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The Dimming of the Stars

By Henry P. Raleigh
ART TIMES December, 2005

BY COINCIDENCE I was watching “Bend in the River” on AMC one morning, at the same time thumbing through Peter Bogdanovich’s recent book Who the Hell’s In It and came across his piece on Jimmy Stewart. This work, essays on Hollywood stars of the Golden Age, is a sequel to his Who the Devil Made It – both are well worth reading, especially for the old time, Golden Age film viewers. Mr. Bogdanovich very much mourns the demise of the big studio days and the consequent loss of what was once known as “Star Quality”. This last is that magical and unique screen presence that marked the actors that are included in Mr. Bodanovich’s book.

What struck me in particular was Mr. Bogdanovich’s imitation (in print) of Jimmy Stewart’s distinct manner of speech, something he called a Mid-Western “…nasal, stuff-jawed voice.” Even the reading sounded like Stewart. He did much the same in an essay on Cary Grant, noting Grant’s emphasis on random words and syllables in sentences, all in an unidentifiable British accent. The most widely imitates was his “Ju-dy, Ju-dy, Ju-dy’ from “Only Angels Have Wings”. While not in fact a line from the film it was popular with impressionists. Now, ageing relics can easily recall the early days of television variety shows and the almost inevitable impressionist act and the impersonations of film stars. Frank Gorshin was one of the best; he could not only sound like Kirk Douglas but screw up his face to look like him. Rich Little, the comedian, was good as well and one of the last impressionists I can remember seeing. Gorshin wound up as the Riddler on the Batman TV series, Little went on to small parts in film.

A contemporary impressionist, if one or two are still in business, would have a hard time finding material among film actors currently on screen – Jack Nicholoson, maybe Clint Eastwood, the one-liner of Arnold Schwartzenegger, ‘I’ll be back’ – there are few among the younger actors who are like the highly individualistic stars of former times. And as the Cagneys, Gables, Stewarts, Fondas and all have faded out so has an audience that is old enough to recognize the singular qualities that had made them stars. Consider the difficulty, if not impossibility, of working up a credible impersonation of Brad Pitt or Ben Affleck, Jude Law, Nicole Kidman. You might try grinning furiously to conjure up a Tom Cruise but that’s as far as you’ll get. Those memorable distinctions of voice, speech and gesture that marked the old stars are seldom present in the new ones. Nor, in truth, can the new ones afford to cultivate such.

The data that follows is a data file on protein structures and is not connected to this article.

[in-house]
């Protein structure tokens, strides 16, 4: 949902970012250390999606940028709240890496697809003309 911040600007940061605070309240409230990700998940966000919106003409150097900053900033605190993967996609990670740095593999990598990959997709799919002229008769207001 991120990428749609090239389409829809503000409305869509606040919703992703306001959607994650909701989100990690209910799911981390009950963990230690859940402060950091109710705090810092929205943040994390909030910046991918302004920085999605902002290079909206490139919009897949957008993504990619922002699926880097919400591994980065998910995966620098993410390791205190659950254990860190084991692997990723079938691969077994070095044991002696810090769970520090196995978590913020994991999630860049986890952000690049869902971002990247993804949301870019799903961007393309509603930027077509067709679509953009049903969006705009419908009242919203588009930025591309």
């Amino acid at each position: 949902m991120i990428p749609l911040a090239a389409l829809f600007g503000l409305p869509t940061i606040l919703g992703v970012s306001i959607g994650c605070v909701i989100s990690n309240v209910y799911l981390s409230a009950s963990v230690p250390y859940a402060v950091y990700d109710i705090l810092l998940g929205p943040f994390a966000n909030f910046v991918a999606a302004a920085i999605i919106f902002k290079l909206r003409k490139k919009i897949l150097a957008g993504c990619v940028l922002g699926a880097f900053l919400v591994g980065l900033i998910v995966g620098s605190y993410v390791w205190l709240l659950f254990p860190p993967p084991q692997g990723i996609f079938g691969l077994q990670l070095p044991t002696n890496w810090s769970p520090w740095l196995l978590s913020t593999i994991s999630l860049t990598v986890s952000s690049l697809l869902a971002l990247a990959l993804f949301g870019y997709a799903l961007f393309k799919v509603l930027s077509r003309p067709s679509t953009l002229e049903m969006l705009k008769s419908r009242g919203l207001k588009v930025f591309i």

Once actors were held in contract to the major studios, their individuality cultivated and exploited in scripts written for them, parts selected that best suited their screen images, screen plays and roles advanced to accommodate their advance in years. You could age right along with John Wayne, you and he winding up in your twilight years with “Rooster Cogburn”. Gone also are the studio ‘B’ films where a young unknown might be tested to gauge any potential star quality – there is little difference now between an A or a B film. To keep on working today actors take what comes along. So Nicole Kidman goes from “Cold Mountain” to an embarrassingly inferior film as “Stepford Wives”; Michael Caine, one of the last of the old breed, accepts a part in a low humor Austin Powers film; Albert Finney in the maudlin “Big Fish”. If there is no one writing screen plays just for you then it becomes necessary to avoid being type cast – after all, look what happened to Tony Perkins following “Psycho”.

‘Star Quality’, a term seldom heard anymore, was real enough in the Golden Age. It referred to that indefinable electric presence on the screen, larger than life yet still believable and permeating all roles. How many young males in the 40’s yearned to be a Cary Grant, style themselves along the lines of Bogart (didn’t we become quinty-eyed smokers, cupping the butt in the palm of the hand – you bet we did)? How many today see themselves as Jude Law, hope to appear as Leonardo Di Caprio? What is there to copy?

I’m with Mr. Bogdanovich on this. There is a sadness at the loss of these nearly mythic figures. A bit of this appears now and then to remind us what it was once like. For me it’s when I catch a glimpse of Steve Buscemi. However briefly his moments in a film I immediately fix on him, hangdog face, gravelly manner of speech. I experience the same with Hope Davis; ever confounded by knowing she is not a beauty by the female film standards that prevail yet she seems beautiful. There is something of the old star quality there, though, by-and-large, it’s gone forever. We have celebrities now – not stars.

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